10 Tips to Improve Women's Sleep

Florence Cardinal Health Guide
  • Nearly 70 percent of American women report that they get less than the recommended eight hours sleep a night. Some, especially those in the 40 to 60 age bracket, get as little as five hours. I think most people are aware of the health risks of sleep deprivation.

     

    "Women's sleep patterns can be affected by their unique health issues as well as their struggle to balance family and work demands," said Amy Wolfson, Ph.D., sleep expert and author of The Woman's Book of Sleep: A Complete Resource Guide. "The Better Sleep Council survey shows more women are beginning to understand the connection between a lack of sleep and increased heath risks. But women need to be more vigilant and take concrete steps to improve their sleep to ensure maximum health benefits."

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    The Better Sleep council warns that it's not just the quantity of sleep that counts. Quality is important as well. Stress and illnesses, including colds and allergies, add to the problem.

     

    To help women Start Every Day with a Good Night's SleepTM, the Better Sleep Council and the National Sleep Foundation recommend these ten valuable sleep tips:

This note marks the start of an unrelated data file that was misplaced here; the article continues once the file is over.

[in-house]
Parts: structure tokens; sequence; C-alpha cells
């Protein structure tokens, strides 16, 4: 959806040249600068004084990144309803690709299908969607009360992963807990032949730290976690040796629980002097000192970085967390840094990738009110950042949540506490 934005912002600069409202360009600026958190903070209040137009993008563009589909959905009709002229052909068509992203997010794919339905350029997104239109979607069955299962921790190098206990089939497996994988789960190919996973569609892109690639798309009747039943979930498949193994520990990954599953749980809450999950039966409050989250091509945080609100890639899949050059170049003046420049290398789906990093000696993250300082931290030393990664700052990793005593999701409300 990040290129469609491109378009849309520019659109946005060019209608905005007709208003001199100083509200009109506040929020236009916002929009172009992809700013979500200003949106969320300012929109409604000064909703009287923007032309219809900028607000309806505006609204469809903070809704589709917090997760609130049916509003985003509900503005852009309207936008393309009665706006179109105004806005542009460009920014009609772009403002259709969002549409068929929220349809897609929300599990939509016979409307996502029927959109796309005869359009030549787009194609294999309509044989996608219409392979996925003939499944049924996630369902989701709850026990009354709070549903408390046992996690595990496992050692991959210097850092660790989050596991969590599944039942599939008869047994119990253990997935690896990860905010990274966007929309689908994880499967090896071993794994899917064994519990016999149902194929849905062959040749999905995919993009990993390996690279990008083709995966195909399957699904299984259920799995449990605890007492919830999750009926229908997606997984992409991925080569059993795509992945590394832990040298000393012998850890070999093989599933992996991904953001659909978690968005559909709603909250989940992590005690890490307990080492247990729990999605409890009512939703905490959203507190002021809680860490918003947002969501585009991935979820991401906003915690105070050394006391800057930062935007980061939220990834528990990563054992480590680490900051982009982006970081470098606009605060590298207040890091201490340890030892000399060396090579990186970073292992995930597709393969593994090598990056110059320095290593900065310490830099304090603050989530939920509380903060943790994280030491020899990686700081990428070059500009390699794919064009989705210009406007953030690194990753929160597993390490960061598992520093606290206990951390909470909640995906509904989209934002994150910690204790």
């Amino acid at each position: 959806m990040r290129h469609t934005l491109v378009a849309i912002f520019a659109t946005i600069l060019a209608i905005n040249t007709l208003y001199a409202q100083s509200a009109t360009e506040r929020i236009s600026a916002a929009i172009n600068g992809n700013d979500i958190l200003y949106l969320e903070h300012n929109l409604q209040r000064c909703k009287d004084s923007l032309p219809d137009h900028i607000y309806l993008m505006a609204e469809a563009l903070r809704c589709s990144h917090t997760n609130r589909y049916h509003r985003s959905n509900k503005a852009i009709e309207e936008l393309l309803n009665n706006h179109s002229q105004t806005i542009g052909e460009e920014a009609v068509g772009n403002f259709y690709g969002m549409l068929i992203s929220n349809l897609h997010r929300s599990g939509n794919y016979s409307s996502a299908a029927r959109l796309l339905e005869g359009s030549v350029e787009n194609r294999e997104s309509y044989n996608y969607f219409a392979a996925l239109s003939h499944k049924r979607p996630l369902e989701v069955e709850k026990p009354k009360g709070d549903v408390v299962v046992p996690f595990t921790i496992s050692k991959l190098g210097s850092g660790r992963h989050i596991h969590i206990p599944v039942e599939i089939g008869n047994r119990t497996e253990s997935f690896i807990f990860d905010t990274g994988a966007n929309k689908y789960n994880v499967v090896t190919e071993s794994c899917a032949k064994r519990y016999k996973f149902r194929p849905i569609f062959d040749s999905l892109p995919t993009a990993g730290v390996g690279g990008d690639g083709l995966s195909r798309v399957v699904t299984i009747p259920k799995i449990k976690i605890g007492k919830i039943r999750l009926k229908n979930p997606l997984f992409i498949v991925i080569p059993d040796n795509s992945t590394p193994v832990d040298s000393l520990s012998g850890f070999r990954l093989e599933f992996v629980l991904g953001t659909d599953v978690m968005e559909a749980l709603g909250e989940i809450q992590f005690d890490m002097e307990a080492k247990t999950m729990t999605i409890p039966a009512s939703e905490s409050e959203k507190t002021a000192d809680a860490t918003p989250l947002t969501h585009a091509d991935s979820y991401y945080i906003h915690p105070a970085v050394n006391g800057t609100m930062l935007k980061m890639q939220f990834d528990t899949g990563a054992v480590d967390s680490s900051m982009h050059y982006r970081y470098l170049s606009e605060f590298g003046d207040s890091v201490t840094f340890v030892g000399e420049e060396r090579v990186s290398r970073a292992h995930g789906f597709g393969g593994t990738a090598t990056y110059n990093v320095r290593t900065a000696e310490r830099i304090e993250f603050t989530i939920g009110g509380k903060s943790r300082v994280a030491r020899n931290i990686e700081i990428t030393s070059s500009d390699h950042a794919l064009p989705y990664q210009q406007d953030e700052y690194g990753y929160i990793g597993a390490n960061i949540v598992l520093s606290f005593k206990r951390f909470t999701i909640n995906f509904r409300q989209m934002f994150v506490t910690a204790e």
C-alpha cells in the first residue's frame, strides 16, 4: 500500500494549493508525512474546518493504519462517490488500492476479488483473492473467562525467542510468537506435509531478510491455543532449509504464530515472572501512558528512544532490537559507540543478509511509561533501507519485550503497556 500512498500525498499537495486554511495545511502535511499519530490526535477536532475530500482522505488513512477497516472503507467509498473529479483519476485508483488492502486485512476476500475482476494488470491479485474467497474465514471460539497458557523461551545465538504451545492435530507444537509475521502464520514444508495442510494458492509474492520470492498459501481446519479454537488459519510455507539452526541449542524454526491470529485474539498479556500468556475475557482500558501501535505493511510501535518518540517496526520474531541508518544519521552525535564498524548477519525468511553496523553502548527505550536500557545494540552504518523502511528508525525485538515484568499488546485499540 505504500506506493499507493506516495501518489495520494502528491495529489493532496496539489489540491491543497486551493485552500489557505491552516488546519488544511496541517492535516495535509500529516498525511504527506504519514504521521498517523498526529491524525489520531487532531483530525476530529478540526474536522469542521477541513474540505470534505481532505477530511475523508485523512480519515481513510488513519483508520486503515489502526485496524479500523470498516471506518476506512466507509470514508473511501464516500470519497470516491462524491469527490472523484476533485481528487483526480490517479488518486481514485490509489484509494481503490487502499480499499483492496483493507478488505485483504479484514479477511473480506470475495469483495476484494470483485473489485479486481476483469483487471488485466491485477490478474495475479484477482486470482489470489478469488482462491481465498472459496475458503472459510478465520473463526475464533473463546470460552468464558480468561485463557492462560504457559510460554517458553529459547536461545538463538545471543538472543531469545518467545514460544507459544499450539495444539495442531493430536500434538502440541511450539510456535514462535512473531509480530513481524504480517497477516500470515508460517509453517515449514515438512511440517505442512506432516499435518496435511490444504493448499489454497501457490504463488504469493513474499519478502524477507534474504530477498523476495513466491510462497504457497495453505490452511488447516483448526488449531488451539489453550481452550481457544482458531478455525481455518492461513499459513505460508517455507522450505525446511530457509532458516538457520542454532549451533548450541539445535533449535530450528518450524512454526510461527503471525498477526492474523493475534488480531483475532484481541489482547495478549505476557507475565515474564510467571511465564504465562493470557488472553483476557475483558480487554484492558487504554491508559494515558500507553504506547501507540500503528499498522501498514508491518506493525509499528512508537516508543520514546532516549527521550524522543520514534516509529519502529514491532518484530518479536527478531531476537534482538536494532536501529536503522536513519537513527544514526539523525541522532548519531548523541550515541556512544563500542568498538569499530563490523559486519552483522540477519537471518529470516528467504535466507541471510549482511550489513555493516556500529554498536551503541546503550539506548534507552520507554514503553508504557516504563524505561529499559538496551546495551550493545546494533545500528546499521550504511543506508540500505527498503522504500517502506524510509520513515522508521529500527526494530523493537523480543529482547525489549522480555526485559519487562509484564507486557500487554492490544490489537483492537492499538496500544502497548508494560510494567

• Maintain a regular bed and wake time schedule, including weekends.
    • Establish a regular, relaxing bedtime routine, such as soaking in a hot bath or hot tub and then reading a book or listening to soothing music.
    • Create a sleep-conducive environment that is dark, quiet, comfortable and cool.
    • Sleep on a comfortable mattress and pillows.
    • Use your bedroom only for sleep and sex. It is best to take work materials, computers and televisions out of the sleeping environment.
    • Finish eating at least two to three hours before your regular bedtime.
    • Exercise regularly. It is best to complete your workout at least a few hours before bedtime.
    • Avoid nicotine (e.g., cigarettes, tobacco products). Used close to bedtime, it can lead to poor sleep.
    • Avoid caffeine (e.g., coffee, tea, soft drinks, chocolate) close to bedtime. It can keep you awake.
    • Avoid alcohol close to bedtime. It can lead to disrupted sleep later in the night.

    According to a survey by the Better Sleep Council, the top three factors that rob women of sleep are:

    • Work- and/or family-related stress
    • Ailments such as an allergy or cold
    • Uncomfortable mattress or pillows
Published On: March 11, 2010